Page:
The meaning of Cucalorus, originally “kukaloris”, is defined as the dance of the shadows. Cucalorus is also an annual film festival every November in Wilmington, North Carolina. Dan Brawley, executive director spoke with the Audience Awards about the original film festival— relaxed and open to filmmakers and families, movie lovers and party goers.
AudNews: How did Cucalorus get its beginning?
Dan: Cucalorus was born in 1994 – the same year that OJ ran from the cops.
The festival was started by a filmmaking collective called Twinkle Doon – a group of young filmmakers working at the studio here and then making their own stuff in between. The first festival was held at a riverside restaurant and about 350 people showed up but the restaurant only held about 100. Ooops! There were some interesting people in the audience – Liv Tyler, Renee Zellweger – they were in town shooting Empire Records.
AudNews: How has the festival developed since then?
Dan: The festival has obviously grown since then, and Wilmington has remained an important production location. As a side effect, it still has a thriving underground scene. Cucalorus really isn’t like other festivals though. We don’t give out any awards at Cucalorus— no red carpet, just lots of moonshine and a big schedule full of independent and international films. We passionately support our filmmakers—not just once, but over the course of their careers. We have a residency program and we host never-ending after parties with bonfires and pimento cheese.
Over the years, the festival has grown to become an interdisciplinary showcase with programs on dance, music videos, emerging artists, social justice, works-in-progress, and international cinema. We screen about 200 films every year: 70 features and 140 shorts. We don’t give out any awards and there’s definitely no red carpet. Instead, we try to create a more relaxed atmosphere (the moonshine helps), where artists can connect with each other and with our audience. Festival venues are all located in historic downtown Wilmington. It is very walkable and welcoming. In some ways, the festival is like an artist retreat— a chance to share work but also to build creative relationships.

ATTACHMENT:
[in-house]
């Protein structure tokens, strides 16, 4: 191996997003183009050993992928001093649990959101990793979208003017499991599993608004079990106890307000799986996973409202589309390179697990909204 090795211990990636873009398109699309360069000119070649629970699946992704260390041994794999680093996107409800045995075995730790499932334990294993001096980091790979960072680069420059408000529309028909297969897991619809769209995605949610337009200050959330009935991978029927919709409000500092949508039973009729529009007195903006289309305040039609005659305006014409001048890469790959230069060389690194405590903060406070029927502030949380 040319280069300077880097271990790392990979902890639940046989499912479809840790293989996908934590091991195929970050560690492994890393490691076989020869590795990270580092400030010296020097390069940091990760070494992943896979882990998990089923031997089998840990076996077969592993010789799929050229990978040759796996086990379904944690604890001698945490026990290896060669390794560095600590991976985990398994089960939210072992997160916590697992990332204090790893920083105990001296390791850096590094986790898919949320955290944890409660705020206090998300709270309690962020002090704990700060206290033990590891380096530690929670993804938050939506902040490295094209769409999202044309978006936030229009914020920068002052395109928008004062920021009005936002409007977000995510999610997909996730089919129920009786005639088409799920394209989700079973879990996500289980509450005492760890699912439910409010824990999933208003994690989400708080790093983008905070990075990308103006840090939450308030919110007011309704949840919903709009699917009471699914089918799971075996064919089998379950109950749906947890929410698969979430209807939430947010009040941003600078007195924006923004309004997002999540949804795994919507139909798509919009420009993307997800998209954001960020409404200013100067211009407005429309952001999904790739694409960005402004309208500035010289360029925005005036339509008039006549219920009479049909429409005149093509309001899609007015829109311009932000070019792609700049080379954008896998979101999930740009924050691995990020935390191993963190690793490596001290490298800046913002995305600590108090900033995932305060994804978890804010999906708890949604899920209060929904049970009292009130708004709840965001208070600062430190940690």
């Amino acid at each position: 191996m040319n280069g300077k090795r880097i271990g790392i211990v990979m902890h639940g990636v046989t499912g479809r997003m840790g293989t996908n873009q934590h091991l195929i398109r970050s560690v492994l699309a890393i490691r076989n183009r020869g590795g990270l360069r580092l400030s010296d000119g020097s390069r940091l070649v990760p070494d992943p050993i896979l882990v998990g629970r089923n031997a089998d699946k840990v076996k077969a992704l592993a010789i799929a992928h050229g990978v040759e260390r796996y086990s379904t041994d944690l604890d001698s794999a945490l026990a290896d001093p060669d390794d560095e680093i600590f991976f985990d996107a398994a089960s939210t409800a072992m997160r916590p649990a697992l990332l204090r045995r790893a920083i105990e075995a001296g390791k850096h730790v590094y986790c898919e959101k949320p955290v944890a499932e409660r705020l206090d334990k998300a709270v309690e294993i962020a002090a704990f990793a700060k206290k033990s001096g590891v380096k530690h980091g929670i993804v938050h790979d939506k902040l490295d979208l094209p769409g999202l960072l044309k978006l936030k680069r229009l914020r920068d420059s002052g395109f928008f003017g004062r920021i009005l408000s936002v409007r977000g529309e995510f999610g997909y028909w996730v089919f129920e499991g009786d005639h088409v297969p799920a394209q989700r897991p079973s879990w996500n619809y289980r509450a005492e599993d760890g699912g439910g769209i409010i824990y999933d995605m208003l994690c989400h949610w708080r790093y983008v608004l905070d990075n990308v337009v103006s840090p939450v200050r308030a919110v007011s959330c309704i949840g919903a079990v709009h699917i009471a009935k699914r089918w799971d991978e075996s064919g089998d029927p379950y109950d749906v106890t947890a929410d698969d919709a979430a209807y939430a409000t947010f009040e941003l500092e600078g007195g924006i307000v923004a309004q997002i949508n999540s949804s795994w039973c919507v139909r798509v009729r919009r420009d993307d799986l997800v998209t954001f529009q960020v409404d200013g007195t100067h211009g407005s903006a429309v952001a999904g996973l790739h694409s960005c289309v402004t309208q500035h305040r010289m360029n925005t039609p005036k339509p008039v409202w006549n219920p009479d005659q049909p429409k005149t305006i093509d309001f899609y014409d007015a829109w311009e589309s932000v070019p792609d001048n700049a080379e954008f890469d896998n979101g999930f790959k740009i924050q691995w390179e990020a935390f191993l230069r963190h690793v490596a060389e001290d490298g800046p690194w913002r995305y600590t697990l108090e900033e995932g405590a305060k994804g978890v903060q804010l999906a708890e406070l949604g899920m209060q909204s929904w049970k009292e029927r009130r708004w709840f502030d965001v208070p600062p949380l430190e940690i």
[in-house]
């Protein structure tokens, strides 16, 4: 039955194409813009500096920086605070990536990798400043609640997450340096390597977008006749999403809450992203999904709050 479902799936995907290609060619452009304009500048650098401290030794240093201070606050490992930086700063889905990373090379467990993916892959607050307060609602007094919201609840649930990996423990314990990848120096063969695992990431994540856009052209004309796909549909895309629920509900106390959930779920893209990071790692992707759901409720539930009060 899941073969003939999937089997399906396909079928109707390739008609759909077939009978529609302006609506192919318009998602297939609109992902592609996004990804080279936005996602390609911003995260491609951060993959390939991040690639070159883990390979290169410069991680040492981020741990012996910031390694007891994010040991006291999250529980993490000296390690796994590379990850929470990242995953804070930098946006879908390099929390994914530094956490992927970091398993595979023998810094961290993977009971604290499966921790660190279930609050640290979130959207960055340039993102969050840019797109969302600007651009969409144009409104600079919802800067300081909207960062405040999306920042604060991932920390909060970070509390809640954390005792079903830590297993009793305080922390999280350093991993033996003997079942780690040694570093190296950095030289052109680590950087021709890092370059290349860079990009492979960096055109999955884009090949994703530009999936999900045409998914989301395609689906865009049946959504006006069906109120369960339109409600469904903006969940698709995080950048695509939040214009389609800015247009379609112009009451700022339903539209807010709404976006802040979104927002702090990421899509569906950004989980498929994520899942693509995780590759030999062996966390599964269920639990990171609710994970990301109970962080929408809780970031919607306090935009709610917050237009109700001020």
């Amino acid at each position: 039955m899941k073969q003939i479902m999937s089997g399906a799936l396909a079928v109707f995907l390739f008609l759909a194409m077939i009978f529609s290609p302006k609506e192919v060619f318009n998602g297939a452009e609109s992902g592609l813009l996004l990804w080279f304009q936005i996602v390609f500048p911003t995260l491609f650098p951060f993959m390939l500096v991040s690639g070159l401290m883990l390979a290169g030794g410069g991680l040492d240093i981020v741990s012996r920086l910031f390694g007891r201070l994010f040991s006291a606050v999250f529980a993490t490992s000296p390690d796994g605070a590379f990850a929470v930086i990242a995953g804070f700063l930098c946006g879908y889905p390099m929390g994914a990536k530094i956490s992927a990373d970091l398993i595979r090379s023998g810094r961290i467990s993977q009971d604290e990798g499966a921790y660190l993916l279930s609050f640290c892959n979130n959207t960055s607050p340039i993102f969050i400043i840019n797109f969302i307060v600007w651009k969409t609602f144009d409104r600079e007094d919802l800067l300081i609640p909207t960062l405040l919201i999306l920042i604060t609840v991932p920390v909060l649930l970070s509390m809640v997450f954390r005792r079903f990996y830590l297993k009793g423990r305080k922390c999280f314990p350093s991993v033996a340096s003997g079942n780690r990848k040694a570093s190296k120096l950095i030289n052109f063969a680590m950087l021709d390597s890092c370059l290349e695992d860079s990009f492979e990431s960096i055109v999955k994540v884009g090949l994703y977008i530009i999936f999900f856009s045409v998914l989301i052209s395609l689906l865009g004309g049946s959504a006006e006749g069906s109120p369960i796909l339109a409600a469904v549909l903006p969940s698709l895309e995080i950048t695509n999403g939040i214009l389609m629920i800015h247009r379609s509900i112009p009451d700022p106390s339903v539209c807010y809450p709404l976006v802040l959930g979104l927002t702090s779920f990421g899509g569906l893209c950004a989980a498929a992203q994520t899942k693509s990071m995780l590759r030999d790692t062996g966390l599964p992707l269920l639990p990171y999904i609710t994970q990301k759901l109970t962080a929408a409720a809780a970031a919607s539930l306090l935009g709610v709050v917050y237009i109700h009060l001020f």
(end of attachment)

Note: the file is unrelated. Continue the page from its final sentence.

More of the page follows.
AudNews: What are some of your favorite films from this year’s festival?
Dan: Ha, I’m not really allowed to single out my faves! I love all the films. We’re doing a retrospective this year on Dino DeLaurentiis – honoring his legacy in Wilmington and his unbelievable career as one of the most prolific producers. We’ll be screening films that span 6 decades, starting with one of his breakouts from the 1950’s. Dino built the studios here in Wilmington in the mid 80’s. We’re holding a free outdoor screening of Flash Gordon to launch our popup cinema program, then on Saturday Martha DeLaurentiis will join us for a Saturday screening of Crimes of the Heart. We’ll close the retrospective with a screening of Hannibal (2001), the sequel to Silence of the Lambs.
AudNews: What is the story behind your involvement with Cucalorus?
Dan: I was forced to be part of Cucalorus through a CIA operative re-entry program. I’ve had full facial reconstructive surgery. I was actually in some of Dino’s early movies in the 1940’s in Italy. I’m celebrating my 123rd birthday on October 22.
AudNews: You look truly remarkable for 123. Are there other memorable experiences you have had with film festivals?
Dan: I also worked at The Edinburgh Film Festival about 15 years ago in the Print Traffic department. I learned how to carry 35mm prints around town and perfected my power napping technique in the projection booth at the Cameo Cinema. Ironically, I discovered some of my favorite American filmmakers over there. That’s where I saw David Gordon Green’s classic indie film George Washington, which was shot in North Carolina. Sometimes you have to get far away to discover your roots.
AudNews: What is something unique and exciting about Cucalorus?
Dan: Unique and exciting! Say Cucalorus seven times really fast. And now do it backwards! Okay, seriously though, we’re rebranding our late night program this year. We just blogged about it, so you can read more nonsense, here.
Cucalorus also gives 80% of our ticket sales back to the filmmakers. We manufacture film festivals and the artists are our key suppliers. We want to see them succeed, not just once, but over and over. The mainstream industry rewards mediocrity. We reward outlandish creativity, bravery, and sometimes stupidity.
For a look at more film festivals happening this fall in a city near you, check out the Audience Awards’ list of 15 Film Festivals for this Fall.